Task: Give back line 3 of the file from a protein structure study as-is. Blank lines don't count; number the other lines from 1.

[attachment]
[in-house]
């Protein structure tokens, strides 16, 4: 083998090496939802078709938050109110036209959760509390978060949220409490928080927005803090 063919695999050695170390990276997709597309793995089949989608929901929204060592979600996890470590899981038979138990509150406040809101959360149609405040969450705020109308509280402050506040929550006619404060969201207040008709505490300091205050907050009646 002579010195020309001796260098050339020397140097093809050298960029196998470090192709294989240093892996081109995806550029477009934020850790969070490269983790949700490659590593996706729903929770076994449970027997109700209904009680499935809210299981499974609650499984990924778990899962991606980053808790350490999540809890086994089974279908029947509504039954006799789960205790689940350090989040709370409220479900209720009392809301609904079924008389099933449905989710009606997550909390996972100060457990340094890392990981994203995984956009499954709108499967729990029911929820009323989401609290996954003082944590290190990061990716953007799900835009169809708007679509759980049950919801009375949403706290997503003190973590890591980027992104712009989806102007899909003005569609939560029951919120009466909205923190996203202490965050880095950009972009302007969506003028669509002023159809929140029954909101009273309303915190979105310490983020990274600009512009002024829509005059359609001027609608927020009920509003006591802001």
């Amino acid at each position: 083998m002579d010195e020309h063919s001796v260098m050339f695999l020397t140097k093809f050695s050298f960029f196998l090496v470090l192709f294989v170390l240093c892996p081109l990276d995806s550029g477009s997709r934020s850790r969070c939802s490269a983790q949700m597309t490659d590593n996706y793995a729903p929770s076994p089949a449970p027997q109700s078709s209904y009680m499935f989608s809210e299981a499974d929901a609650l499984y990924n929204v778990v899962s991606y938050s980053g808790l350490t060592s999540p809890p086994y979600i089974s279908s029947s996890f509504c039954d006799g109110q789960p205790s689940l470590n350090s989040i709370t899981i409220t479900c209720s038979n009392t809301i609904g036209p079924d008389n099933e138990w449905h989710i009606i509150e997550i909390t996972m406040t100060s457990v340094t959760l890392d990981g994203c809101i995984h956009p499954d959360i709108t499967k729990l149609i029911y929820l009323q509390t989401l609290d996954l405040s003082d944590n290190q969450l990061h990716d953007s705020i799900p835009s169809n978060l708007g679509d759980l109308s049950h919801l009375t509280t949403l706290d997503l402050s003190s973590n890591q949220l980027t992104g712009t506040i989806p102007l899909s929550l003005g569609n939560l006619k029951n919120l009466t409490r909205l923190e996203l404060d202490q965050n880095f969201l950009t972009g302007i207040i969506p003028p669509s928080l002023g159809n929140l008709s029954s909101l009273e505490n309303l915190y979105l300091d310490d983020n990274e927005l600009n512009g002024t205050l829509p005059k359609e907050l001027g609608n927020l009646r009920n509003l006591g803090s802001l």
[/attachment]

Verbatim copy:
């Amino acid at each position: 083998m002579d010195e020309h063919s001796v260098m050339f695999l020397t140097k093809f050695s050298f960029f196998l090496v470090l192709f294989v170390l240093c892996p081109l990276d995806s550029g477009s997709r934020s850790r969070c939802s490269a983790q949700m597309t490659d590593n996706y793995a729903p929770s076994p089949a449970p027997q109700s078709s209904y009680m499935f989608s809210e299981a499974d929901a609650l499984y990924n929204v778990v899962s991606y938050s980053g808790l350490t060592s999540p809890p086994y979600i089974s279908s029947s996890f509504c039954d006799g109110q789960p205790s689940l470590n350090s989040i709370t899981i409220t479900c209720s038979n009392t809301i609904g036209p079924d008389n099933e138990w449905h989710i009606i509150e997550i909390t996972m406040t100060s457990v340094t959760l890392d990981g994203c809101i995984h956009p499954d959360i709108t499967k729990l149609i029911y929820l009323q509390t989401l609290d996954l405040s003082d944590n290190q969450l990061h990716d953007s705020i799900p835009s169809n978060l708007g679509d759980l109308s049950h919801l009375t509280t949403l706290d997503l402050s003190s973590n890591q949220l980027t992104g712009t506040i989806p102007l899909s929550l003005g569609n939560l006619k029951n919120l009466t409490r909205l923190e996203l404060d202490q965050n880095f969201l950009t972009g302007i207040i969506p003028p669509s928080l002023g159809n929140l008709s029954s909101l009273e505490n309303l915190y979105l300091d310490d983020n990274e927005l600009n512009g002024t205050l829509p005059k359609e907050l001027g609608n927020l009646r009920n509003l006591g803090s802001l």